I’ve installed a small 120 cm 12-volt air circulation fan in my aging Electrolux combo fridge-freezer. It’s just a cheap PC fan, available everywhere. The upgrade resulted in more stable temperatures and a 29% reduction in power consumption.
Many modern refrigerators come with a small fan built-in to improve air circulation inside the cooling box. My ten-year-old Electrolux combo unit doesn’t have such modern luxuries. It had to operate with the temperature control dial at about 85%-effect and saw large temperature fluctuations.
After installing the fan in the fridge, I could turn down the temperature control dial to about 45%-effect. This reduced the daily power consumption from 2,09 kWh/d to 1,47 kWh/d.
In monetary terms, that’s a utility bill savings of roughly 22 euro/year. The fan-project cost 17,50 euros and should pay for itself in the first 10 months.
The fridge’s energy classification says it’s only supposed to use 0,9 kWh/d at this setting. It’s an aging unit and it’s built into the kitchen so air-circulation around it certainly isn’t a best-case situation.
The most important benefit to me was how the fan helped improve and stabilize the temperatures in the refrigerator. The temperature is now 4–6℃ at the top and the bottom shelves. Without the fan, the refrigerator would vary from -1–9℃ at bottom shelf and 6–13℃ on the top shelf.
I store temperature-sensitive medication (insulin) in my refrigerator. (The bag to the left in the photo.) It absolutely must not freeze and degrades quickly when it’s stored above the ideal temperature range.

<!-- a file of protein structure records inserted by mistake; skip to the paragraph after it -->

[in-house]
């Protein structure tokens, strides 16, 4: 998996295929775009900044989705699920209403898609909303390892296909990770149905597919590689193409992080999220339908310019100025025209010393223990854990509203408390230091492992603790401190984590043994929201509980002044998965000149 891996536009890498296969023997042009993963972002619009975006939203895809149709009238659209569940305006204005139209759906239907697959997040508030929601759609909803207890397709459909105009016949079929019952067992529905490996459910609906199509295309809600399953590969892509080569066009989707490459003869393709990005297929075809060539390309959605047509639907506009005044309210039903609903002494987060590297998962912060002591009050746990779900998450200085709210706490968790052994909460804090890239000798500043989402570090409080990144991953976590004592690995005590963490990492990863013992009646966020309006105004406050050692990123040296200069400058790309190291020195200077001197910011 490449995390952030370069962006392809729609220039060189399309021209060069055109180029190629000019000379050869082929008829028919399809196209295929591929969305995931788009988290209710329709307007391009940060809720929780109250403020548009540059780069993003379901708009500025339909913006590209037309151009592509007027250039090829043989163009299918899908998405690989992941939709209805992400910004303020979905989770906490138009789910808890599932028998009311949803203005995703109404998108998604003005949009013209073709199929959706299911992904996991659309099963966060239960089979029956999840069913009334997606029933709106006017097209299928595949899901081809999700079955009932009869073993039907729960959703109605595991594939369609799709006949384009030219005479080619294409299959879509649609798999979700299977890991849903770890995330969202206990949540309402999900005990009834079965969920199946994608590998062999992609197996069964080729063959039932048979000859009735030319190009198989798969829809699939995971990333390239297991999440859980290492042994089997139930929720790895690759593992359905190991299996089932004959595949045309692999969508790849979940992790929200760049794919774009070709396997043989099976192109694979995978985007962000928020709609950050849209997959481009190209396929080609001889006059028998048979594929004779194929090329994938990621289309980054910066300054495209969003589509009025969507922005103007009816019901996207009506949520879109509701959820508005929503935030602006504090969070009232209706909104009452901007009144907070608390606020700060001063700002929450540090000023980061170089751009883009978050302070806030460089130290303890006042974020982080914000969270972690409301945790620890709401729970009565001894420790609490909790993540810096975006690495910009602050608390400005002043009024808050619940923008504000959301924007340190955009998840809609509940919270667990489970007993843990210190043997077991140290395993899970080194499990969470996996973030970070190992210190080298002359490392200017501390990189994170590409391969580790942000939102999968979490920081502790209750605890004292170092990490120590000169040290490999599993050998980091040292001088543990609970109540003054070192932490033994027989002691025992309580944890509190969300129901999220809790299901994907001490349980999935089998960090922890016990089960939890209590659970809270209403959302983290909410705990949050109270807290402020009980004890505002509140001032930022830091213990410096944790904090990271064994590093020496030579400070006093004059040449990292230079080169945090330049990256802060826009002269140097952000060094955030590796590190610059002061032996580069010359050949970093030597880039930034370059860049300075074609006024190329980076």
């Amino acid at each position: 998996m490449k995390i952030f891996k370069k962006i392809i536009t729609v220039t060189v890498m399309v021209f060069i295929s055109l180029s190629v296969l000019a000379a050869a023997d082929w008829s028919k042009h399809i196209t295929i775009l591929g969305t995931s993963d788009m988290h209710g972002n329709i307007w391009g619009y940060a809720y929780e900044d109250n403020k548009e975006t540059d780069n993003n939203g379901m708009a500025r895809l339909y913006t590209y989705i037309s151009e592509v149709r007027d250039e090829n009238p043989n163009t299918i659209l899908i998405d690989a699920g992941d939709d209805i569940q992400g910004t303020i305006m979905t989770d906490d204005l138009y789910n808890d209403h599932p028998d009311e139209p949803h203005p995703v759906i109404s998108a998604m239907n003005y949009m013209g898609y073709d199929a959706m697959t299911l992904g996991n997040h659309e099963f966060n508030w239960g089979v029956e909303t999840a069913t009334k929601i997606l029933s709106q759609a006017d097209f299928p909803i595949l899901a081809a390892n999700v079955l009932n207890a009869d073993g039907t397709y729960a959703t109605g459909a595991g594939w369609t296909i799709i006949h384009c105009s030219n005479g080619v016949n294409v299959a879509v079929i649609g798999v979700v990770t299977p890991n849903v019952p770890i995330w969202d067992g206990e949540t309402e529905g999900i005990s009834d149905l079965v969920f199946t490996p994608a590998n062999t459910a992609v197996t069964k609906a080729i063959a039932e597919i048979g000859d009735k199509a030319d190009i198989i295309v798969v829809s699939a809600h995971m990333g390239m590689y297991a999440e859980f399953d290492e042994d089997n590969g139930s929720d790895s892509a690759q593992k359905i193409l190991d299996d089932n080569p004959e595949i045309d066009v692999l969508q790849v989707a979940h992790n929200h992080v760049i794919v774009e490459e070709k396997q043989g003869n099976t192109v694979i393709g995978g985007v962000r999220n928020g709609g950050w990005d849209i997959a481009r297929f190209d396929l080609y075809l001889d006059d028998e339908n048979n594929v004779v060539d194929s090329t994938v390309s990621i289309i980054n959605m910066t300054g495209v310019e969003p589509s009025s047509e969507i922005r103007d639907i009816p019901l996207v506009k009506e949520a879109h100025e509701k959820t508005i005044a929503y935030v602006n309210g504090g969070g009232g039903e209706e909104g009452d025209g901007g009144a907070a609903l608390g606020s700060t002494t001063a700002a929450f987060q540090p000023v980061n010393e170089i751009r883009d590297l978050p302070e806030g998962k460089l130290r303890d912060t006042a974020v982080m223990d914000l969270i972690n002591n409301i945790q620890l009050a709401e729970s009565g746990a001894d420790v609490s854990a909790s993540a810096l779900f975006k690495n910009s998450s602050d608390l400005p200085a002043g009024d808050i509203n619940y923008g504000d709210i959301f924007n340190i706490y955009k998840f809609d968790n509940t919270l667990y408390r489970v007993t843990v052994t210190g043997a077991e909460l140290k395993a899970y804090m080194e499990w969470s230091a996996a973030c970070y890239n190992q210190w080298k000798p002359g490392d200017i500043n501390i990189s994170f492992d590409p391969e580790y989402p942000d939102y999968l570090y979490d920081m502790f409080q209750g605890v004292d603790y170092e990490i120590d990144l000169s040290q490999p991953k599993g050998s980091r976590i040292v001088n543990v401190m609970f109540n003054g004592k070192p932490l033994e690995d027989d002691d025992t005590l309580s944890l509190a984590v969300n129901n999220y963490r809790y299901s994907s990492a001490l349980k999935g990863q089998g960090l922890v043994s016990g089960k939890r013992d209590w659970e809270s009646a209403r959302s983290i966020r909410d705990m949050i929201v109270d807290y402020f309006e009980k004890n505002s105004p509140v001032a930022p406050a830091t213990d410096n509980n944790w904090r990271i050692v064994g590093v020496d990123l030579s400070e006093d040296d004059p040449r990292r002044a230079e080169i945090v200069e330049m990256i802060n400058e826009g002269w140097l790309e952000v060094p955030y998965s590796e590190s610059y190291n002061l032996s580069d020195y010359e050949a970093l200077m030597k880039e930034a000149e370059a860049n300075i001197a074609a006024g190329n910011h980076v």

As a nice bonus, the fridge compressor won’t need to run nearly as long at a time. Thereby lowering the noise level as well as the heat exchanged from the refrigerator into my apartment. The removed heat effect is approximate to not running a standard 900-watt fan-heater for 37 minutes every day.
In the do-it-yourself spirit, here are the components I used:
|Fractal Silent 120cm 12V fan||9,00 euro|
|USB step-up converter board||1,50 euro|
|5V USB power supply w/cable||6,00 euro|
|A small plastic box||< 1,00 euro|
|Two PCI slot cover guards|
The set up is really straight-forward. The fan’s power cables are soldered on to the step-up converter. The step-up converter is used to convert 5V from the USB power supply up nearer to the 12V the fan needs. It also lets me adjust the fan’s speed.
The step-up converter is placed inside a small re-purposed glucose test strip box with holes on the top and bottom for the wires. This step is optional, but it protects it against accidental short circuits and moisture. It also increases the project’s partner-approval rating.
The fan is kept upright using feet made from zip-tied PCI slot cover brackets re-purposed from my computer chassis. You can use just about anything you want to keep the fan upright, of course.
The USB power cable goes from the step-up converter out through the door seal and into the USB power supply connected to a wall outlet outside the fridge. I checked the seal with an IR-thermometer and couldn’t detect any cold air leaking out around the cable.
This set up is not finger- or child-friendly. You can fasten the fan and wires more securely, and install a fan-guard shield to help with that. Installing everything in a box with air intake and outlets can also work.
The main difference from my setup and the ones that come built-in to refrigerators is that those automatically switch off when you open the door to keep the cold air in. My DIY set up instead accelerates the cold air’s escape from the refrigerator when the door is opened.
You can find manufactured battery-powered versions of this ideal designed for RV-mini-refrigerators. I wasn’t really interested in this solution, though. I didn’t want to swap out the batteries in my fridge fan every few weeks.
The power consumption and temperature measurements used for comparisons in this article were performed over twelve weeks.